“Big sharks really don’t have many natural predators, if any, except for us (humans),” McPheeters says. “Humans, worldwide, take millions of sharks from the ocean each year.”
Whether it’s their first time feeling the shiver of excitement from Spielberg’s masterful classic or their dozenth dip into its infamously fraught waters, the return of Jaws to the big screen opens up plenty of opportunity to appreciate the majesty and (fictional) menace of these marine predators.
Jaws has a runtime of 2 hours and 4 minutes and is rated PG. Tickets are $15 for all ages. To learn more or to purchase tickets in advance, visit tnaqua.org/imax/jaws.
Jaws Showtimes at the Tennessee Aquarium IMAX Theater:
September 1st @ 6:30 PM
September 2nd – September 4th @ 6:30 PM & 9:00 PM
September 5th – September 8th @ 6:30 PM
Some Jaw-some trivia
- Despite what movies like Jaws suggest, not all sharks are big. The Dwarf Lantern Shark is the world’s smallest shark, with males measuring just 6.3 inches. Females come in slightly larger at 7.4 inches. Bonus points, it’s also bioluminescent!
- The Great White Shark featured in Jaws is 25 feet long and weighs 3 tons (6,000 pounds). This is significantly larger than the largest recorded example of the species, Deep Blue, a female estimated to be 20 feet long and 2.75 tons (5,500 pounds).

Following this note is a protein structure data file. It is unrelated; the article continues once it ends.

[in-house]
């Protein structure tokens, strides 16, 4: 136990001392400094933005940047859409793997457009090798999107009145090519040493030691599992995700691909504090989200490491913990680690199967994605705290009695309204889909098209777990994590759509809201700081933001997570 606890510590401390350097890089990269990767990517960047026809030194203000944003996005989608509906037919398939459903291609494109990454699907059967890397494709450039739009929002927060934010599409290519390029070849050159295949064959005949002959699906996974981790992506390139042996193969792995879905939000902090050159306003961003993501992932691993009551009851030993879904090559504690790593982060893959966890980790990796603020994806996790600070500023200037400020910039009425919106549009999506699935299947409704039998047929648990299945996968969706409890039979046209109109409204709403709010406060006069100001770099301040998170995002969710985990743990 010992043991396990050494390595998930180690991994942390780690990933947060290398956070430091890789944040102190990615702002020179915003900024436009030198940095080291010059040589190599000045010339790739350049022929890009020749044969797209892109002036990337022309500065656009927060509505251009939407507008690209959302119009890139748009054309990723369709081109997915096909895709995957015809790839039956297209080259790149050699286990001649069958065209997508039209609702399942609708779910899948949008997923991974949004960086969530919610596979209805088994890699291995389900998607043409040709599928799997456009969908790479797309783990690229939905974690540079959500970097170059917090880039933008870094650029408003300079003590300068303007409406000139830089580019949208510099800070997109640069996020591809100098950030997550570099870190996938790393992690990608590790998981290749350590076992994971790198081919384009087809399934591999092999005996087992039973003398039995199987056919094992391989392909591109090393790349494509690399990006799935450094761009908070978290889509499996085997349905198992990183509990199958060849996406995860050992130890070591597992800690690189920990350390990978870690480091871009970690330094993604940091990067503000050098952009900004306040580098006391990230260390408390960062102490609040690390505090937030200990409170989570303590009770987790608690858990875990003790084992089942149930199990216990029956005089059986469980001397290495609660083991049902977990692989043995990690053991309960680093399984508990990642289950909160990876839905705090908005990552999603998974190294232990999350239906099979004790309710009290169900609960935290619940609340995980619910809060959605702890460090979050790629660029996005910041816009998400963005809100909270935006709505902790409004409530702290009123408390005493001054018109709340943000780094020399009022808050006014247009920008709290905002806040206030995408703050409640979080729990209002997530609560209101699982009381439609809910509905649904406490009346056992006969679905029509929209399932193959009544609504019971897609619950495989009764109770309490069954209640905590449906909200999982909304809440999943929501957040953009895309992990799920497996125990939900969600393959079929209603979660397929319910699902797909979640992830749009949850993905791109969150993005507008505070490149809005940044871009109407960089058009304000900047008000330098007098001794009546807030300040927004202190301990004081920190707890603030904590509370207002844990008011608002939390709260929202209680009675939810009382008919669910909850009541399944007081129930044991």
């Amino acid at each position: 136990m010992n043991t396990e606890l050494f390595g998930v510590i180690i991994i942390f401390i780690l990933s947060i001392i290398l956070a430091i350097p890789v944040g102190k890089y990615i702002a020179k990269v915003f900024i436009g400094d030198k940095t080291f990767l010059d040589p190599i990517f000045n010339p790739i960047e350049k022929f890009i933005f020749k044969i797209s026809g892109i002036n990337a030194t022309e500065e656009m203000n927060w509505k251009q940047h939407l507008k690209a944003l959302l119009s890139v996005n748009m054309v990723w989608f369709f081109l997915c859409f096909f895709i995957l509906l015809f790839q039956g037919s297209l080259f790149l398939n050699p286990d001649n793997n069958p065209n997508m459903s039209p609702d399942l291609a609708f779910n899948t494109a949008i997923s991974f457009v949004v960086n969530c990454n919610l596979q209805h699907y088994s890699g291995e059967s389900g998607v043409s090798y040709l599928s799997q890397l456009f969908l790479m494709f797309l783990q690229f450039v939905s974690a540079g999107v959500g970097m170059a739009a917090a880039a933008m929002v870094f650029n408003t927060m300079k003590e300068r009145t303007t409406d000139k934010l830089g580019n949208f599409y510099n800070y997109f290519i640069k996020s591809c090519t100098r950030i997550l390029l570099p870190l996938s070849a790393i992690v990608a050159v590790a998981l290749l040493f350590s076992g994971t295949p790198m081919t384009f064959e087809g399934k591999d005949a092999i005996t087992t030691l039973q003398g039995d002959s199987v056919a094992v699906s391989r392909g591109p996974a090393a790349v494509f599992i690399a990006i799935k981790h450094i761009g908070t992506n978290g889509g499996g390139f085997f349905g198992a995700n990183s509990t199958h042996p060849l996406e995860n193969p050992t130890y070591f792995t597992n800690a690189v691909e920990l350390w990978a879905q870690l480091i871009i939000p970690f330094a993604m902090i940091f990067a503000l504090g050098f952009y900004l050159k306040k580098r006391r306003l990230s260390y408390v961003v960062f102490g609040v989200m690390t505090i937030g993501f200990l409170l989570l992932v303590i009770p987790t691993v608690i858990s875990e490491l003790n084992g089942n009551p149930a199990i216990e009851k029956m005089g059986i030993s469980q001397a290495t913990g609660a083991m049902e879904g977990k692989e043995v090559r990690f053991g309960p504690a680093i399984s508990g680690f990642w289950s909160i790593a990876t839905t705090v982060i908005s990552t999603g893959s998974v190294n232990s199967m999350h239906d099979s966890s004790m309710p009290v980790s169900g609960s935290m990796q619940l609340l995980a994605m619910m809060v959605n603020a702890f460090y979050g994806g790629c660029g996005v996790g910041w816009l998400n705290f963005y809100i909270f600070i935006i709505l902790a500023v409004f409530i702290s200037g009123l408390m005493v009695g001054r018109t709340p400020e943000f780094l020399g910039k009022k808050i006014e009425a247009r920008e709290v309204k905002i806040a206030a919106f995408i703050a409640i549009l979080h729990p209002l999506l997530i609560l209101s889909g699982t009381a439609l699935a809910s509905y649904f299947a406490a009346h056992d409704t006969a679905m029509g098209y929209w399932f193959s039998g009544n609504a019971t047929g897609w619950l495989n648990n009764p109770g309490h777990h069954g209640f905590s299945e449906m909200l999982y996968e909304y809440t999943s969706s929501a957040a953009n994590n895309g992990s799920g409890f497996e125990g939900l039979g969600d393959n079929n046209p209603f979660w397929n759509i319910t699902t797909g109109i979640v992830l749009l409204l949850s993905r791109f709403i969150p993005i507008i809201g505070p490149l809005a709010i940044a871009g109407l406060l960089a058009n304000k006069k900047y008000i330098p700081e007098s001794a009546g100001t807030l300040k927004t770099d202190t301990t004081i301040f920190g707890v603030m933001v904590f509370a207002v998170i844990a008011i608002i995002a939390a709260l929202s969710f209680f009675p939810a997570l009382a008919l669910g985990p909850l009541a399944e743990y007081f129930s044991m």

- The nickname for the animatronic sharks on the Jaws set was “Bruce” in honor of Spielberg’s attorney, Bruce Ramer.
- Simply listed as “The Shark,” the toothsome antagonist in Jaws made the No. 18 spot on the American Film Institute’s 100 Years … 100 Heroes & Villains list.
- Accounting for inflation, the $3,000 bounty placed on the killer shark in Jaws in 1974 would be about $19,075 in 2022.
- After years out of the public eye in a private collection, the only remaining animatronic shark used in Jaws is now on display at the Academy Museum of Motion Pictures in Los Angeles.
- Steven Spielberg is the world’s most commercially successful director with $10.6 billion grossed worldwide across 37 films. Jaws ranks as his ninth most-successful work at $470 million and was the first film to earn $100 million at the box office.
- Jaws received four nominations at the 1976 Academy Awards, including for Best Picture. It won three (sound, film editing and music).